The joint U.S.-Mexican operations got under way here when a detachment of Mexican federal police arrived in Sonora about two months ago. They began communicating daily with the Americans and responded to security threats, disrupting smugglers’ hilltop lookouts and breaking up rock-throwing gangs who frequently clash with U.S. agents in melees that have resulted in injuries, shootings and diplomatic tensions.

“There has been a decrease in rockings after their deployment,” said Al White, the Border Patrol agent-in-charge in Nogales.

The Mexican forces also have developed new southern barriers to smuggling drugs and people. Treviño has deployed five roving checkpoints in Sonora that have pushed marijuana traffickers west from traditional land routes to more complicated maritime smuggling on the Sea of Cortez, officials say.

The Border Patrol will send two liaison agents to Treviño’s headquarters in Hermosillo; two Mexican officers will work at the Border Patrol station in Nogales.

“The coordination will make our pursuits more flexible so we can stop criminals from ducking back and forth across the border,” Treviño told his U.S. counterparts, adding that his agency is “ready to seal the border to put an end to this organized crime.”

However, Treviño said that while his officers aggressively pursue smugglers and arrest non-Mexican migrants, they do not intend to interfere with Mexicans crossing north illegally if there is no evidence of other criminal activity. The policy is dictated by longtime Mexican political sensitivity and public opinion, experts say.

Nonetheless, Mexican Ambassador Arturo Sarukhan praised the Arizona-Sonora model as part of an enforcement “sea change” resulting from close government cooperation and the increasing frequency of drug traffickers who also smuggle people.

“Drug smuggling organizations have diversified their portfolio,” he said in an interview. “As organized crime has developed its footprint, we have to do so as well and combat all kinds of trafficking.”

Former U.S. immigration commissioner Doris Meissner said Mexico’s new attitude toward border enforcement is a result of Calderón’s focus on public safety, a post-9/11 awareness of terror threats and the fading of the sometimes strident Mexican nationalism of the past.

Meissner participated in a conference last year at which former Mexican and U.S. officials, academics and other experts proposed reforms including the creation of a Mexican force that would mirror the functions of the U.S. Border Patrol – a source of inspiration for the Arizona experiment.

“The Mexican border force idea was adopted without debate,” recalled Meissner, who is now a senior fellow at the Migration Policy Institute in Washington. “I was surprised that there was little objection from Mexicans. I think everyone realizes that the countries are linked. … The conversation kind of had a common sense feel to it.”

Border Patrol officials say the Mexican anti-smuggling effort helps disrupt the flow of illegal migrants and is the most they can hope for at the present time. Smugglers have retaliated against the five-month U.S. crackdown, dubbed the Alliance to Combat Transnational Threats.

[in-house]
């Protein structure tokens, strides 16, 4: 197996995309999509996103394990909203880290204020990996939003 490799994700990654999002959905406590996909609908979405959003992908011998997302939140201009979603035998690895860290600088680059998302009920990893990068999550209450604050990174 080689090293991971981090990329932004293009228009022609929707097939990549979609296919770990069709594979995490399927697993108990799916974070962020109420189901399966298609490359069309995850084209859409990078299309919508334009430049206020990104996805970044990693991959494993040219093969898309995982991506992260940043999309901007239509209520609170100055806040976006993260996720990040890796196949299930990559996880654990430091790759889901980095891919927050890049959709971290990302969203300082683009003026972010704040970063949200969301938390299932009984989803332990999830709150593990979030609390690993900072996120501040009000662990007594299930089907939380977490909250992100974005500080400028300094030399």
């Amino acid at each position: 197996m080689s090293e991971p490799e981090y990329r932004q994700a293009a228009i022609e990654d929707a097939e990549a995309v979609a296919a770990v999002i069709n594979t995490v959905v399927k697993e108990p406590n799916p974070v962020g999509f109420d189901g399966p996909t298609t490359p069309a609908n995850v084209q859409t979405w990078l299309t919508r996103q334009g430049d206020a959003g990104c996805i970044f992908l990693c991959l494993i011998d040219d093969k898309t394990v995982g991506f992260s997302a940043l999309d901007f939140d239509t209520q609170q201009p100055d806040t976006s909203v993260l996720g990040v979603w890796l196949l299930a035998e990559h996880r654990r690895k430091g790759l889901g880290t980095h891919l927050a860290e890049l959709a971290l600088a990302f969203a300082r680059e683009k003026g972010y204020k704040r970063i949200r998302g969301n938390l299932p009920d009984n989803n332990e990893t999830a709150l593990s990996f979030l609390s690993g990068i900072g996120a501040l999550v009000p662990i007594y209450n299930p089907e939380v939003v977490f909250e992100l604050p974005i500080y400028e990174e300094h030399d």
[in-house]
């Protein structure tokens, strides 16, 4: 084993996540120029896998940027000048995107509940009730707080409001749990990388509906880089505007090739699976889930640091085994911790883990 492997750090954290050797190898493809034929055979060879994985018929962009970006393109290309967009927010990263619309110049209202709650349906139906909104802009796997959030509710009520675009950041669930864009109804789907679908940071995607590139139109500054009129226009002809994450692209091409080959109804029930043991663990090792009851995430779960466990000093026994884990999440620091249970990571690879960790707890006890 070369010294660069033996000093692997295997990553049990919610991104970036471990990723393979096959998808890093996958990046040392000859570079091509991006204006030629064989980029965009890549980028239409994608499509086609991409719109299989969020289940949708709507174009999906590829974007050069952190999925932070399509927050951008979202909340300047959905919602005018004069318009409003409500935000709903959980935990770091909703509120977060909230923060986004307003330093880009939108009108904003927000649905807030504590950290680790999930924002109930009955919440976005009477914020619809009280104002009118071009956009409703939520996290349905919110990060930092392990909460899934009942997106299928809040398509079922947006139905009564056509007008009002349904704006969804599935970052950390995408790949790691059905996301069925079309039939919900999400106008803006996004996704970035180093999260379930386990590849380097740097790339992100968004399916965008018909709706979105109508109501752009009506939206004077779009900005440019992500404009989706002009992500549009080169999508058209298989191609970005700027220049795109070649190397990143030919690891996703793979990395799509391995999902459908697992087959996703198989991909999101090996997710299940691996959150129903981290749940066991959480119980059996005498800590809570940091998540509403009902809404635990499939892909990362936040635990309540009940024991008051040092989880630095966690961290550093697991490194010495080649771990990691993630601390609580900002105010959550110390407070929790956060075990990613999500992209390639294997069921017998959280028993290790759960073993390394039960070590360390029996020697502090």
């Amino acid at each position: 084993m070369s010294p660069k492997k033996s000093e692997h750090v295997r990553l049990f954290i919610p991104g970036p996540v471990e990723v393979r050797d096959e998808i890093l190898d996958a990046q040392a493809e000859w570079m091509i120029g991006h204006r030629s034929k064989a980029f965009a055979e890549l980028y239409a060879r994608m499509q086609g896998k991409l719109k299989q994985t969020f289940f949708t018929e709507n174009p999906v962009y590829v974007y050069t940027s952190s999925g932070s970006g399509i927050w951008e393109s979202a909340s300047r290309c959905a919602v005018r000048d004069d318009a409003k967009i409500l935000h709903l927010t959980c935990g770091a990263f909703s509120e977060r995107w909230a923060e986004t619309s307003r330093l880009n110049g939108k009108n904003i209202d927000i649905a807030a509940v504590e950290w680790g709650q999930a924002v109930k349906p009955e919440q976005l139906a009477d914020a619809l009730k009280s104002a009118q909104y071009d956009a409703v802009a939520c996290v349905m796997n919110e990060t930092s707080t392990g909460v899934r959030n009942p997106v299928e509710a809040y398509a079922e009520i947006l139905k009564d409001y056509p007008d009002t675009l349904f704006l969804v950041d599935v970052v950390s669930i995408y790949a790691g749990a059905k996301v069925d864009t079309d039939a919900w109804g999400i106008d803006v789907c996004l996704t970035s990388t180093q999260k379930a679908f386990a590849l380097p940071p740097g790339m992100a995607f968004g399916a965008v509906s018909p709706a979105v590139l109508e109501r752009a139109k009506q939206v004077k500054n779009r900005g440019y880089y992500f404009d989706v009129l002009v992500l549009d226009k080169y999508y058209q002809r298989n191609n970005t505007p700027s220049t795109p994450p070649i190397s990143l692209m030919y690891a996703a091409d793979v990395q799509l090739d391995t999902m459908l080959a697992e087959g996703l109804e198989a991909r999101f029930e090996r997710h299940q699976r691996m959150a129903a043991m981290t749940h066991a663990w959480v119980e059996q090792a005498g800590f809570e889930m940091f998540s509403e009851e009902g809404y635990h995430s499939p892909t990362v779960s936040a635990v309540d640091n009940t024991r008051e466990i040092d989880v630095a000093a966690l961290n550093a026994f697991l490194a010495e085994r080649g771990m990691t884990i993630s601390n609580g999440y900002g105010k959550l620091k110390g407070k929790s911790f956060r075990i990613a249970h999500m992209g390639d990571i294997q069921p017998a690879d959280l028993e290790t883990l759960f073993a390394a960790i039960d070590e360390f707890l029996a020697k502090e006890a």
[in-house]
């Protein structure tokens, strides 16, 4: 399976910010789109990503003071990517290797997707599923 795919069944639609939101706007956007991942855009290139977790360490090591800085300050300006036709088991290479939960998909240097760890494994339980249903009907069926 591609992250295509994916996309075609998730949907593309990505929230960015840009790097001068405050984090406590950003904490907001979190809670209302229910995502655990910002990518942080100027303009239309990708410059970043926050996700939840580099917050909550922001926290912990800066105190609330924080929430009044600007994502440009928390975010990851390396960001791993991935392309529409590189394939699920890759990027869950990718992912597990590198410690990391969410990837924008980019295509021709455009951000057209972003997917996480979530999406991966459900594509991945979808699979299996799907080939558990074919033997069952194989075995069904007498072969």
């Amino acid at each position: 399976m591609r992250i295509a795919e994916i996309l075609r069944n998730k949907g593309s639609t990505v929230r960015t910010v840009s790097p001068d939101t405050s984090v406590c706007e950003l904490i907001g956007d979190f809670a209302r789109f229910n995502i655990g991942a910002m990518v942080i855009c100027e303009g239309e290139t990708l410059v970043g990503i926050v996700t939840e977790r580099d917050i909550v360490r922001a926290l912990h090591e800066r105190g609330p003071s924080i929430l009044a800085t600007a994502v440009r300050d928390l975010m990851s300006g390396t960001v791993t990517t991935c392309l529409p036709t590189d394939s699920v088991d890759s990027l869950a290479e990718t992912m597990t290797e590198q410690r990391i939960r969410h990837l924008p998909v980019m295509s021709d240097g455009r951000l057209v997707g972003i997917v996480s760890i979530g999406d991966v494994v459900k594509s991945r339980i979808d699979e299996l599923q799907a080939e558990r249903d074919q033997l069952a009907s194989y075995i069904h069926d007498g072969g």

Gunmen with automatic rifles wounded a Border Patrol agent in December. A month earlier, a hilltop sniper on Mexican turf fired volleys at the U.S. port of entry, causing havoc but no injuries. Officials suspect it was payback for the seizure of $300,000 by U.S. inspectors.

In addition to the more recent cooperation with Mexico, U.S. border agencies have deployed extra personnel in the Tucson sector, which leads the southwest border in arrests and marijuana busts.

They have begun concerted scrutiny of southbound traffic and pedestrians, a rare practice at the international line. The checks have enabled inspectors to seize $2.2 million in smuggled cash and identify more than 3,000 illegal immigrants since October. Although U.S. officers have seized only five weapons in that period, Mexican customs inspectors found 41 assault rifles hidden in a vehicle a month ago.

The bolstered defenses have caused an odd reverse scenario: Smugglers based in Tucson and Phoenix occasionally try to smuggle people and goods south into Mexico, officials say.

Meanwhile, the Sinaloa drug cartel has launched an offensive to take control of Nogales, Mexico, from the Beltran Leyva cartel. January brought 40 killings in the city of 300,000 and a spate of attacks on police officials. There are fears that gangsters could target the Border Patrol’s new Mexican allies.

“Yes, it could increase danger for us,” said. Capt. Eduardo Peña, a 23-year veteran, after the training session. “But we are not going to back down.”

The cultural change reflected by the joint operation seems profound. For years, the Border Patrol had a negative image among many Mexicans and Latinos, fed by movie screen stereotypes of sadistic, racist agents. The caricature obscured the reality that many U.S. border agents are Latino and that the Border Patrol has improved relationships with Mexican consulates and migrant advocates.

But U.S. and Mexican officers admit the alliance would have been hard to imagine a few years ago. Not to mention the scene Tuesday evening at the Border Patrol station: At a ceremony where Mexican officers received certificates for their training, Treviño congratulated them in front of a U.S. flag and a Mexican flag that Border Patrol agents borrowed for his visit.

“It’s historic,” Peña said. “I was based in Tijuana 15 years ago, and there were bad feuds between the federal police and the Border Patrol. There was a bad image, the old ugly image of the Border Patrol. But now there is a new partnership. Good citizens won’t dislike this collaboration. Criminals will dislike it.”

Sebastian Rotella is a writer for ProPublica.org.